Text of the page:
No. Her, her name was Mrs. Webber, I remember extremely well. And uh, once again, this particular Blockältester, even though she was Jewish--sometime these people couldn't help, but many, many times, once again the power of being in charge went to their heads and they thought that they are so--they uh, made it hard for people, harder than they, than, they could have helped people more. They were afraid of their own lives. It's, it's true that they were afraid if, if they don't follow instruction, they'll get uh, they'll get killed. Uh, uh, at, at one time during the, during the Płaszów ghetto all of a sudden there were German ladies who came in who were, eh... Because up to that point the German officers came to the woman's barracks, but not as often. But all of, all of a sudden they came about eight or ten or them and they were called, we called them uh, Aufseherski, because they were Aufsehers. Aufsehers, that means people who overlook. And so you call them Aufseherski signifying that they're a woman. And they were more all over the camp. At one point they didn't like the way the barrack was cleaned. They just didn't like some things and they called every woman from all the woman's barracks and the, the one in charge and the one who was also uh, assistant, assisting the one in charge, and they called them on the Appellplatz. And my mother was among them. It happened twice. And they made a circle with the woman Aufseherska in the middle. And they had large circle, and she was telling these people, "Around, walk, up, down, around, walk!" And uh, and they did this for three hours. And anyone who--after all these women were not used to doing eh, doing eh, calisthenics or gymnastics...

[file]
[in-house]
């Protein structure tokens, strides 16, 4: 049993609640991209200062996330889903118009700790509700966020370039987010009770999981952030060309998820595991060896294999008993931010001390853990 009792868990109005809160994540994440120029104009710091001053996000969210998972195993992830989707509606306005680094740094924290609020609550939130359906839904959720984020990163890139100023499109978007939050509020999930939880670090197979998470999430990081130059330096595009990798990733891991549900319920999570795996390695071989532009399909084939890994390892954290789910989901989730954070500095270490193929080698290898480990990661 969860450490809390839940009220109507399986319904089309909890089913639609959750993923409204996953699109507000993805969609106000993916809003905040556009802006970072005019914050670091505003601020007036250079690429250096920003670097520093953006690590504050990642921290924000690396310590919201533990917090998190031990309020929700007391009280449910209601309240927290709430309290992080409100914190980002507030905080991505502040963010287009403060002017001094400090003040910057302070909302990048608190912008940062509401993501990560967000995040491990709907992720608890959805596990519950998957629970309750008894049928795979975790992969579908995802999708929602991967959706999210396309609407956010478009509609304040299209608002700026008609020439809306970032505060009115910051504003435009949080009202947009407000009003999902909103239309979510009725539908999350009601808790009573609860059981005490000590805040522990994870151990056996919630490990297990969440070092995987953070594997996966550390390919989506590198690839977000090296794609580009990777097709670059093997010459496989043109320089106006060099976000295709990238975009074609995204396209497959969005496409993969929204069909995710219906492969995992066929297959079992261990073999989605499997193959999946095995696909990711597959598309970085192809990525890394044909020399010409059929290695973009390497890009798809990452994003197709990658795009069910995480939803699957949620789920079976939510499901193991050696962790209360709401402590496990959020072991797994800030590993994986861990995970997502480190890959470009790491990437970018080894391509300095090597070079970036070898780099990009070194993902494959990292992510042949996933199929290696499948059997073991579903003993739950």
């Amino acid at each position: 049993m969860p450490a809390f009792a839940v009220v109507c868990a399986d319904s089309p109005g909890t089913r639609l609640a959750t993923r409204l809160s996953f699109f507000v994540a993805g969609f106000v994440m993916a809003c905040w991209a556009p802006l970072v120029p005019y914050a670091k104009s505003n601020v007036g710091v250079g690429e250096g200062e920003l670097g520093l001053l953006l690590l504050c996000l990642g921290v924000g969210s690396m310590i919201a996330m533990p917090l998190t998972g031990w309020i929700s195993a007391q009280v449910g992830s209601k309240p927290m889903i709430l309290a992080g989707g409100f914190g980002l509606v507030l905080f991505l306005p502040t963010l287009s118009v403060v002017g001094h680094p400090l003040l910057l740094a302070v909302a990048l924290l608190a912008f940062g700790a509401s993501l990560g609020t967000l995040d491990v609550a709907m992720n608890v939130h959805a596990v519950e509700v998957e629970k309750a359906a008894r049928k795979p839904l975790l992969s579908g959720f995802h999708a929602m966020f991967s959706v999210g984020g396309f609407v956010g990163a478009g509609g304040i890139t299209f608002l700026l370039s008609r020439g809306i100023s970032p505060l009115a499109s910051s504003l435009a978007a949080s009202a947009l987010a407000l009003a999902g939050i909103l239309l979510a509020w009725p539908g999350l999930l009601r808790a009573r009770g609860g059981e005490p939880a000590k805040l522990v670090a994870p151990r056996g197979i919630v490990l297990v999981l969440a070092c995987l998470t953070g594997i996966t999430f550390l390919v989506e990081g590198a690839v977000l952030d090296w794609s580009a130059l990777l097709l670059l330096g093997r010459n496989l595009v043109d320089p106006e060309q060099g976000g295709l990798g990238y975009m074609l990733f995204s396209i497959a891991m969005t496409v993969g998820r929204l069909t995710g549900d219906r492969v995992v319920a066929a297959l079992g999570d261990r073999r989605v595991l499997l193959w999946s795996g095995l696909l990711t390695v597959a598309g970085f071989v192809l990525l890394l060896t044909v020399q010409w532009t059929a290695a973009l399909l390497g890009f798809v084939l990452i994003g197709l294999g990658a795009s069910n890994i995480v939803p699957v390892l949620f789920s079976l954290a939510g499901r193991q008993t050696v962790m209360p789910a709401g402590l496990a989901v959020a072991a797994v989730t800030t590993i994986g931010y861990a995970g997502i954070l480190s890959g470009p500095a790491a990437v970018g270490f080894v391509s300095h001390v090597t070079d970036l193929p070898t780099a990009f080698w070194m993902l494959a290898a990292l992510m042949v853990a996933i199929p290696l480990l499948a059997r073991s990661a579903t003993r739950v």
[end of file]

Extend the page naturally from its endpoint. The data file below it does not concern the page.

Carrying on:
They were starving as well.

They're starving uh, it, it was secondary, as much as we were starving, the, the question was at this moment that they were pretty near unable to get up sometimes. So they got whipped again and again and again. They couldn't get up, get whipped again, then run around again, the circle, you know. To the, even one that's eh, even an athlete, you know, given something like that for three hours, up and down, you know eh, eh, falling down, turn around--all kinds of calisthenics uh...

You think they were trying to kill them?

...couldn't make it. They're trying to eh, to massacre them while they're still alive. It was, people seen it from far away. We've seen it. You know, like the running around. Uh, uh, they keep, keep 'em in a circle so they could see everybody in view. And there a few of these eh, German woman. And, and anytime anyone fell down or couldn't get up anymore, you know, that's over their head, once again, once again, so. Eh, and my mother couldn't recover from this. Of course next day she had to go back to work in, in her cottage. But she could not walk. For three, four days she could, she, she, she was--e...every, every, every muscle in her body was strained.

She survived the torture.

She survived, she survived. She survived it twice, so. Eh, but it was, there was daily way, daily way of business. It was always something. Especially the Appellplatz were everyday we were counted on the way in, out, beatings, uh. I tell you about one day, what happened at this particular Appellplatz. There were two weeks in a row. One week everybody was asked to come on the Appellplatz, the roll call place. Then everyone was advised to strip, totally naked, one hundred percent naked. First we stood for hours before we knew what was going to happen. Then a lot of Germans came in front, like uh, uh, they created a big, big table over there, long table, with number of Germans. And then it was a hush came through that Mengele, the, the, the, the doctor from Auschwitz is also over there supposedly. Now we heard about Mengele, we heard about Auschwitz. It, it was, as much as we knew it was still hard to comprehend. No one wants to believe that we're going to be killed for no reason. It's just not humane to--just incomprehensible. I'm using the word over and over again. That's what it was.